Brad Stevens will have some tough calls to make when it comes to his Boston Celtics roster this upcoming season. They have a lot of quality young talent playing similar positions that’ll be fighting for playing time, and before the season even starts, president Danny Ainge needs to dump somebody. The Celtics currently have 16 guaranteed contracts on the roster, and they need to cut that number to 15 before the start of the regular season, meaning either trading or waiving somebody.
If the Celtics want to trade a player away for draft picks, they may find the process difficult. Any team dealing with Boston would recognize its need to unload a player, causing the Celtics to be negotiating from a position of weakness. Trying to get under the roster limit isn’t the time to cash in on a potential asset like a Jared Sullinger or Kelly Olynyk.
It’s more likely that Boston ends up waiving someone in the coming weeks and taking the hit on the salary cap if no one picks up the player (they’ve actually already waived Zoran Dragic to cut the roster to 16). 10 players on the Celtics roster currently have only one more year of guaranteed money on their contracts, and thus could be waived without taking up space on Boston’s cap next offseason.
Of those players, we can eliminate the guys they acquired or signed this offseason (David Lee, Amir Johnson and Jonas Jerebko), as well as young players still on their rookie deals the team has invested time in (Marcus Smart, Jared Sullinger, Kelly Olynyk, Tyler Zeller and James Young). That leaves Evan Turner and Perry Jones. I expect Jones to be the one to get the ax given that Turner is still just 26 and was productive last season. Jones has talent, but he just hasn’t shown enough in the NBA.
The Celtics really do have a lot of quality young players, but there’s a problem: the team has a ton of solid guards and power forwards who don’t really stand apart from each other, and there are only so many minutes to go around. With the additions of draft picks Terry Rozier and R.J. Hunter, the team now has eight guys who can play guard. The ability of Turner and Jae Crowder (and perhaps Young and Hunter as well) to play small forward helps smooth out the logjam somewhat, but eventually Boston will need to pick which of its guys are the answers moving forward at the guard positions. Do they back short-term success in guys like Isaiah Thomas, Avery Bradley and Turner, or do they give younger guys like Smart, Young and the draft picks more opportunities to prove themselves and develop?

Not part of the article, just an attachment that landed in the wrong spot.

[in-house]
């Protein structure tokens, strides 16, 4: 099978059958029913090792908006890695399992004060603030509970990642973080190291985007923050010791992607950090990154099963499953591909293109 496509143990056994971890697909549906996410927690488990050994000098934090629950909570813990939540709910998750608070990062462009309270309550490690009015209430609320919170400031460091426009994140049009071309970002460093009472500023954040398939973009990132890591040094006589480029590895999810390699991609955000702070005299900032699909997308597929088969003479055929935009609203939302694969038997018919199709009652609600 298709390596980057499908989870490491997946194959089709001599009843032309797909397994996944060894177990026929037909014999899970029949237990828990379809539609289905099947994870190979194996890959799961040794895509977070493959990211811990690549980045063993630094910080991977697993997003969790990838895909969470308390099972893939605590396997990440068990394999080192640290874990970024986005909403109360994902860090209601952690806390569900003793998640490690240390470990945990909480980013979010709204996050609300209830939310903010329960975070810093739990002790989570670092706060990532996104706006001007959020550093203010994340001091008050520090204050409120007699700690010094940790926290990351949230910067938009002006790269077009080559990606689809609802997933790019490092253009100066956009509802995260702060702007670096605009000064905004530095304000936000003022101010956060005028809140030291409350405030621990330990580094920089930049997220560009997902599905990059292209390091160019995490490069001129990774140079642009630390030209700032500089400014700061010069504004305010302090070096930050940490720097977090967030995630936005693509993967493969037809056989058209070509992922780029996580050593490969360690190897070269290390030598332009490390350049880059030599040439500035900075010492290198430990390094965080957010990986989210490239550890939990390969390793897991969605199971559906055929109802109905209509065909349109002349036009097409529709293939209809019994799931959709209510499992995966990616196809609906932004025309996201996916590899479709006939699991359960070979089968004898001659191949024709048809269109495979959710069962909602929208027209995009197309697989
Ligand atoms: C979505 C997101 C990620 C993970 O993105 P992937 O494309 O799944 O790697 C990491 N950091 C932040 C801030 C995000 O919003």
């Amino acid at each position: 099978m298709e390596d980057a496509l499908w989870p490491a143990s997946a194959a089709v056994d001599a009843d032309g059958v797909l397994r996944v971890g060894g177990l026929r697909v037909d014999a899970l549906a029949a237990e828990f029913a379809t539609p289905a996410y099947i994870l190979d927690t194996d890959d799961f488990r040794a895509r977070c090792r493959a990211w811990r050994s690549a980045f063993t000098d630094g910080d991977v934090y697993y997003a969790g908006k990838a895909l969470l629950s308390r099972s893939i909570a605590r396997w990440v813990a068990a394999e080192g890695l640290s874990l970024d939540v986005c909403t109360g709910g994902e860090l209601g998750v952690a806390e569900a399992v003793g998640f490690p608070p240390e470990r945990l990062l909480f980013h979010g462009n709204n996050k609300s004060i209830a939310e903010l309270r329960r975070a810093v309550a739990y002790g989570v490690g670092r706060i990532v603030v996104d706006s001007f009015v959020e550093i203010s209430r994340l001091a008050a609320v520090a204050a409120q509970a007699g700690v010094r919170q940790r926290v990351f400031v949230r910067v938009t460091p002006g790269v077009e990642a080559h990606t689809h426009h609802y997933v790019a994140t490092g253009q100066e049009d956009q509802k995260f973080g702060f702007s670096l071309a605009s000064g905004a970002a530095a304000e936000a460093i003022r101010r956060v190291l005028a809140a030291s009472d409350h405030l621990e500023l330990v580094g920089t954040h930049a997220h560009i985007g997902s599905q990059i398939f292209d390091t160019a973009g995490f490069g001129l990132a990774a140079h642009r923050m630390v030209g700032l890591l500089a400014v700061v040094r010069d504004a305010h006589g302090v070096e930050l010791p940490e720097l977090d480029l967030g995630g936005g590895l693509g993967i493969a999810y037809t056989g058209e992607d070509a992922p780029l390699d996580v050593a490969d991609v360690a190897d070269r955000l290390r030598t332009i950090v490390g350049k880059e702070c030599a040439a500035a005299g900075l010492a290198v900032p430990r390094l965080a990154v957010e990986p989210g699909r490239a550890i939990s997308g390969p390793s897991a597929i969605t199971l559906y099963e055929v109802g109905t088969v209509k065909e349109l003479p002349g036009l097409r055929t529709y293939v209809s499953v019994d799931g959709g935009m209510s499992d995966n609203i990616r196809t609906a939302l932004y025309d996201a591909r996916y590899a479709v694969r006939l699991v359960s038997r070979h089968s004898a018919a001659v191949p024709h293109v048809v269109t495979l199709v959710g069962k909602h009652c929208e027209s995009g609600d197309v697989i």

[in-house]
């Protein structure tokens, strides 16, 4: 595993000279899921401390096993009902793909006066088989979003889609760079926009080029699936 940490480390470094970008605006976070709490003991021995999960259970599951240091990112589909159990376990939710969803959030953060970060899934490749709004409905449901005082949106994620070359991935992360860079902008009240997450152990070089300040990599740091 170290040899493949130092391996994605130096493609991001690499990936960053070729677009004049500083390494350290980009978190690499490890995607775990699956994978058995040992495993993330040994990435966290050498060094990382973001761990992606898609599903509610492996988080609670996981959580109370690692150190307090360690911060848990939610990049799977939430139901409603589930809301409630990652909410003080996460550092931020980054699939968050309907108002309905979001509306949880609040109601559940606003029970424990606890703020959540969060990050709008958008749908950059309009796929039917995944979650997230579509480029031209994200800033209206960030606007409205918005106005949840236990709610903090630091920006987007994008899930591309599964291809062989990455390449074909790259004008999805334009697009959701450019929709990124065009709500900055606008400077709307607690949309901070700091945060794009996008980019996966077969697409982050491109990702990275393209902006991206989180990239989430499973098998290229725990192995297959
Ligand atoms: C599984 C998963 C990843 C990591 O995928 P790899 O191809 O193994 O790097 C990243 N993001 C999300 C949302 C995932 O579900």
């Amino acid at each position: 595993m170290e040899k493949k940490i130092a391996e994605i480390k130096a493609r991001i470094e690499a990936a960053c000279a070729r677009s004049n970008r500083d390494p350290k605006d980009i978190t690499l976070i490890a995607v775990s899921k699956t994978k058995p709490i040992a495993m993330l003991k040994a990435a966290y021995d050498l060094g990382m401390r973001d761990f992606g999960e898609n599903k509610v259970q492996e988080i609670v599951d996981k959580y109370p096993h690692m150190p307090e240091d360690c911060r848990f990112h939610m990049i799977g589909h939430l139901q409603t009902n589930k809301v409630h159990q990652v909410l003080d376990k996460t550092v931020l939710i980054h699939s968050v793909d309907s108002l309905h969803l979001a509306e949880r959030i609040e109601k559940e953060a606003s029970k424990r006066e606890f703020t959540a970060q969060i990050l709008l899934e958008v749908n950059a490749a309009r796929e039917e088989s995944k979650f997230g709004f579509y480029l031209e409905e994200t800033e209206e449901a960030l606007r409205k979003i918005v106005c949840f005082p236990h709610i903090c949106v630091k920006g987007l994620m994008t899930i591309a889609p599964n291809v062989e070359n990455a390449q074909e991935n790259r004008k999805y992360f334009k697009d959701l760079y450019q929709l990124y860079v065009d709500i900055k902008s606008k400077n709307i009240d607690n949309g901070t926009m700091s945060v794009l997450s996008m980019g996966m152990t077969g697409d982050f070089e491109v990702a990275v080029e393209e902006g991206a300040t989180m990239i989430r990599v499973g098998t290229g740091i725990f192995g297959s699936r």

Power forward is a bigger headache as I see it. The two oldest guards are Turner and Thomas at 26 years old, so either of them could still be playing for the Celtics five or six years from now at a serviceable level. Boston’s power forwards are a different story; the new additions of Lee and Johnson are 32 and 28, respectively. This could be the shot in the arm the 23-year-old Sullinger needs to live up to his potential, but fighting both of those guys for minutes isn’t going to help him prove he can be an every day starter at power forward.
Moving one of the power forwards over to center will also cut into the minutes of Zeller and Olynyk, two guys who could also use more development and NBA minutes. Jerebko has effectively been relegated to the small-forward position, but the Celtics may want to occasionally go small with him at the 4, taking more opportunities for playing time away from the young bigs (2015 second-rounder Jordan Mickey is also in place at power forward). With only so many minutes to go around, Boston needs to decide if it wants to focus on winning now or the development of its younger players.
Ultimately, I think the Lee trade and Johnson signings are indicative that the team will move on from Sullinger, probably early in the year, and likely for much less than his true value. I expect the Celtics to stash their new draft picks in the D-League and have a similar minutes distribution as last year for their backcourt, with Smart seeing a good chunk of time. They’ll see if Young can play well on the perimeter in the NBA, and if not, look for a more promising answer on the wing.
In the meantime, they’ll probably make the playoffs without contending for the title and be in the scrum of teams with cap space fighting for free agents next offseason, trying to find that superstar player to help vault them into contention.